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About Raphoe

Raphoe is a small town situated on the lower slopes of Mongorry Hill in the fertile area of East Donegal known as 'The Laggan'. The name is most likely derived from the Irish 'lag' or 'lug' which means a flat or hollow place. Raphoe derives it's name from 'Rath Bhoth' meaning 'Ringfort of the Huts'. The early monks constructed their huts from clay and wattle and surrounded them with a strong fortified mound.


Raphoe is regarded as 'The smallest cathedral city in Europe' and this appears to date back to a petition dated July 15, 1600 to Pope Clement the Eighth from the city of Raphoe.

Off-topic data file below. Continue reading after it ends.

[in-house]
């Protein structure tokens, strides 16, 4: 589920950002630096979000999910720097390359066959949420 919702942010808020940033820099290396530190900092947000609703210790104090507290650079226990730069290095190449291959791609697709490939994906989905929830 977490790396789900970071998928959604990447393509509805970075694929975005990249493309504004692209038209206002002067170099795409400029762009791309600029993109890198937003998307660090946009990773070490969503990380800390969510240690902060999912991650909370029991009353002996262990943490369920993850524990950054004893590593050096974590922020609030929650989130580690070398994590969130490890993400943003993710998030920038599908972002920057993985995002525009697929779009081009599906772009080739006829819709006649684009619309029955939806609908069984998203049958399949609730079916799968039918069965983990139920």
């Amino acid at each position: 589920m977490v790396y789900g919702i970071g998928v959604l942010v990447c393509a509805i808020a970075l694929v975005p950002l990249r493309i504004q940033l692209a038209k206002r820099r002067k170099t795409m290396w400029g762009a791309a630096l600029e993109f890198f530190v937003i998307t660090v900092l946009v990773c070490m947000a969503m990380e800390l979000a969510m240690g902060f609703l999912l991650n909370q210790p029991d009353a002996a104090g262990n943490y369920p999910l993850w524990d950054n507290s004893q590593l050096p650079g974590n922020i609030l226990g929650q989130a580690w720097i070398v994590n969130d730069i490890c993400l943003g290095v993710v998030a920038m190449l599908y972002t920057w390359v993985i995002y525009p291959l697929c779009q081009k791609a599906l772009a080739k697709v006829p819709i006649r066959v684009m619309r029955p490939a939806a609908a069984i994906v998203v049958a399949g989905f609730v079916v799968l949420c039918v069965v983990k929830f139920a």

Although originally a monastic settlement, Raphoe is now essentially a Plantation Town. The scheme for plantation placed a heavy emphasis on the importance of urban settlement. The town was a large nucleated settlement which provided service facilities such as a Church, School, Inn or "Tap-House" and, in particular a weekly market.


Raphoe was one of 25 original sites designated to be corporate towns by the plantation commissioners in 1609. The focal point of the plantation town was the market place or "Diamond".


The 'Diamond' does not refer to the shape of the marketplace. It can follow any plan, although all occur at road intersections. A patent to hold fairs was granted to Bishop Andrew Knox in 1630. The Market House, built in 1874, with the purpose of collecting toils from farmers on fair days once stood in the centre of the Diamond.


Raphoe was designated a 'Heritage Town' by Donegal County Council in 2000 and contains several fine examples of ecclesiastical and Georgian architecture.